Most web browsers support autocomplete that is triggered when users type in the browser’s address bar. Google Chrome is no exception to that: the browser can suggest URLs that are already open in tabs, it can display results from browsing history or search suggestions.
The first autocomplete suggestion is reserved for matching searches or URLs, e.g. Eg If you have this site article open, open a New Tab page in Chrome and type ghacks, the full URL may be displayed as the first suggestion in the browser.
Chrome will not suggest the site as a default result if you type part of the title instead or if you type a non-root domain part of the site. If you type tech, you may get this site as a result, but it will never be the default suggestion in the Chrome web browser.
Google is running an experiment that changes that. Raises the title and other queries so that the web browser returns them as the first suggestion.
The following screenshot shows what this looks like in Chrome if the experiment is enabled.
The Firefox script returned a matching URL as the first suggestion that doesn’t have Firefox in the domain name.
Chrome users who want to test this should enable an experimental flag to do so. Chrome Canary users get additional options on top of that at the time of writing.
- Load chrome://flags/#omnibox-rich-autocompletion in the browser address bar and press the Enter key to load the result.
- Activate the menu to the right of Omnibox Rich Autocompletion to configure the feature. Note that it contains several different layouts and algorithms.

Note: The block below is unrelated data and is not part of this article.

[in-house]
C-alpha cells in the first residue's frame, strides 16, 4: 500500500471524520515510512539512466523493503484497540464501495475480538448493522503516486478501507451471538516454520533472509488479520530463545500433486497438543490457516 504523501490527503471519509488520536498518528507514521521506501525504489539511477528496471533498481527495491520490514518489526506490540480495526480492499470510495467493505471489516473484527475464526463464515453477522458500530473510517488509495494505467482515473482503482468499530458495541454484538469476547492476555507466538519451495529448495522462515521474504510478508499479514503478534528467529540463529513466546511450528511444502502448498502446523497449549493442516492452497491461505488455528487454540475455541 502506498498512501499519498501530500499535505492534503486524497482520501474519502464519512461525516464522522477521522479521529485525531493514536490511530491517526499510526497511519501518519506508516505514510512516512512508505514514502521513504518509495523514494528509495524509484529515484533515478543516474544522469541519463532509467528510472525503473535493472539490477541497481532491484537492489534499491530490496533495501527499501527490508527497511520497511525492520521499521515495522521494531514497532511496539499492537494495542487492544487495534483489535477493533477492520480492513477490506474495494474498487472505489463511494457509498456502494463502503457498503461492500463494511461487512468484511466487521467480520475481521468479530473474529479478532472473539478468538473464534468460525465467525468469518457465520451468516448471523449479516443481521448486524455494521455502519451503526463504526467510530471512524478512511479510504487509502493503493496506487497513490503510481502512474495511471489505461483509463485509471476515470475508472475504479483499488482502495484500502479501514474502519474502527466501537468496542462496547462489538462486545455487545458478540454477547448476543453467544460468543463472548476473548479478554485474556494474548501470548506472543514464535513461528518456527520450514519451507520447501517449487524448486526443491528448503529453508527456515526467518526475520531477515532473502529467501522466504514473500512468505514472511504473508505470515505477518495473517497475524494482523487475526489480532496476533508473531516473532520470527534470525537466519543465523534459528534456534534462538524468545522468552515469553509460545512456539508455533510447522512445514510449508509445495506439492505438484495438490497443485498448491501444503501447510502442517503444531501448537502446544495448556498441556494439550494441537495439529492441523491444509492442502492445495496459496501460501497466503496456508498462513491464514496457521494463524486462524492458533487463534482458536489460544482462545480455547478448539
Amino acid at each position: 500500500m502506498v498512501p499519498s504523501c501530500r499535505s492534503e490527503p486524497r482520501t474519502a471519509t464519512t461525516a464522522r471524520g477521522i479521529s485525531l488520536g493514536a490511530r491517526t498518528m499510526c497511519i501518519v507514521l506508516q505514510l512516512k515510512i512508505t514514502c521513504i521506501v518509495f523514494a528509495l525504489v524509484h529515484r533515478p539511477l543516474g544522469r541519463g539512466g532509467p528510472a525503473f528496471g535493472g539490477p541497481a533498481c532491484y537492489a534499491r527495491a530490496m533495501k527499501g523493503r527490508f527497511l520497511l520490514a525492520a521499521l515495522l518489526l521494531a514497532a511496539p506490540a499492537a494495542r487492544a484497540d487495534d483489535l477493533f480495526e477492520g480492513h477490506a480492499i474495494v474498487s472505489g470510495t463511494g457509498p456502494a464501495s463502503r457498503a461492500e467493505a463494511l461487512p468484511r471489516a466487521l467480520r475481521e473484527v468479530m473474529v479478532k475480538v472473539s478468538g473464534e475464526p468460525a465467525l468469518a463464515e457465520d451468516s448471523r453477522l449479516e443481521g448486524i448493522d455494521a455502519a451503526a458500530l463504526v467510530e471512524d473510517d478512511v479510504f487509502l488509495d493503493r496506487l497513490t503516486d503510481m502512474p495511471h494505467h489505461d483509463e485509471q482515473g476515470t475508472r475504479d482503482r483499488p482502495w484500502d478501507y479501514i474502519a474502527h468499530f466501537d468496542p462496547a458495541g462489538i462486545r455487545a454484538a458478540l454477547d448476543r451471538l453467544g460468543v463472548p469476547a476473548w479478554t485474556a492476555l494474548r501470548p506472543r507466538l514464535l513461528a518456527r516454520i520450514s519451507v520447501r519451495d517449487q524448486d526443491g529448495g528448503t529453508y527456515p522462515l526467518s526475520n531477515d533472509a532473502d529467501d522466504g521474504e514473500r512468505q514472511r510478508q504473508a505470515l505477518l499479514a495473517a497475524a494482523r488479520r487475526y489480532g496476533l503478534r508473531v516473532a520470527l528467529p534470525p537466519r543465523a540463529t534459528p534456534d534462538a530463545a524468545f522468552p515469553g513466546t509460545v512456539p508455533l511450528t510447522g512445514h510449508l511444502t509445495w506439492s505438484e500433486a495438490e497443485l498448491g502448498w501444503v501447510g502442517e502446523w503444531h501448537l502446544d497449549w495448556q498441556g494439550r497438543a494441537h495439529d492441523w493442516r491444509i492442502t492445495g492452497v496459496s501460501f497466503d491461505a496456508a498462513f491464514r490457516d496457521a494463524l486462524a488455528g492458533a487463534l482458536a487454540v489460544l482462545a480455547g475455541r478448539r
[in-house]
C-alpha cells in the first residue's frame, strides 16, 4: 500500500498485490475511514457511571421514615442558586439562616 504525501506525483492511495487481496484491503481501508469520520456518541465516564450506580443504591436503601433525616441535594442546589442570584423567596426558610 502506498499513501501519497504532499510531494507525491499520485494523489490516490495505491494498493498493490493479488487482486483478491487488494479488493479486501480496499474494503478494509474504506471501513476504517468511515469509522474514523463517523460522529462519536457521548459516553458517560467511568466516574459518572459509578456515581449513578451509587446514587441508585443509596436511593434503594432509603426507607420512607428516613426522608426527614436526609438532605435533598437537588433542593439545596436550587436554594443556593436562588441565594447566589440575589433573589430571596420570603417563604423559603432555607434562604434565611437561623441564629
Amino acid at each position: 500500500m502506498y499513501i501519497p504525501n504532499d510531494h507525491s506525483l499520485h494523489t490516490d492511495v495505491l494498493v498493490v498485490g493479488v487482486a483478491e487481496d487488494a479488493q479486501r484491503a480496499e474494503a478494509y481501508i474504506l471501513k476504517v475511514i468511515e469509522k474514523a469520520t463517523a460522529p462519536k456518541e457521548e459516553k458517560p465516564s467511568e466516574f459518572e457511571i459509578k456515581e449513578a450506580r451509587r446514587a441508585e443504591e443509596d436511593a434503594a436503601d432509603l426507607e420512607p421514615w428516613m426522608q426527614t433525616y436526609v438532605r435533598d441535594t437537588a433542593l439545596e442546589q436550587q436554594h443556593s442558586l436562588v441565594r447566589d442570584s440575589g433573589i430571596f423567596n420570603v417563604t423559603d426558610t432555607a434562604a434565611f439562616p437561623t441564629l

- Select one, e.g. Eg Title AC enabled or Title AC enabled and AC without prefix.
- Restart the browser.
Chrome changes the logic it uses to display default suggestions based on user input.
Chrome Canary users get two additional flags at the time of writing. These are:
- Omnibox Rich Autocomplete Minimum Characters: To set the minimum character length to trigger autocomplete.
- Show additional text omnibox rich autocomplete: to disable the display of the title of the suggestion or the additional text of the URL.
Google engineers identified several limitations with the current design of autocomplete in Chrome:
- URLs can be much longer than titles.
- URLs are more difficult to remember and type.
- Navigation suggestions that are not auto-completed are displayed below the search suggestions with the search grouping intro.
- Users expect Chrome to show matching sites that they visit frequently.
Here is a comparison between the current versions of Chrome and the versions of Chrome with the experimental feature enabled for the Space Shuttle x sample tip – wikipedia.org/space_shuttle:
|Input||currently autocomplete||Autocomplete with this function|
(title without prefix)
(URL without prefix)
The main purpose of the feature is to improve suggestions in Chrome by having the browser display non-domain input as the default suggestion if a match is found.
Now you: What is your opinion on this? (via Techdows)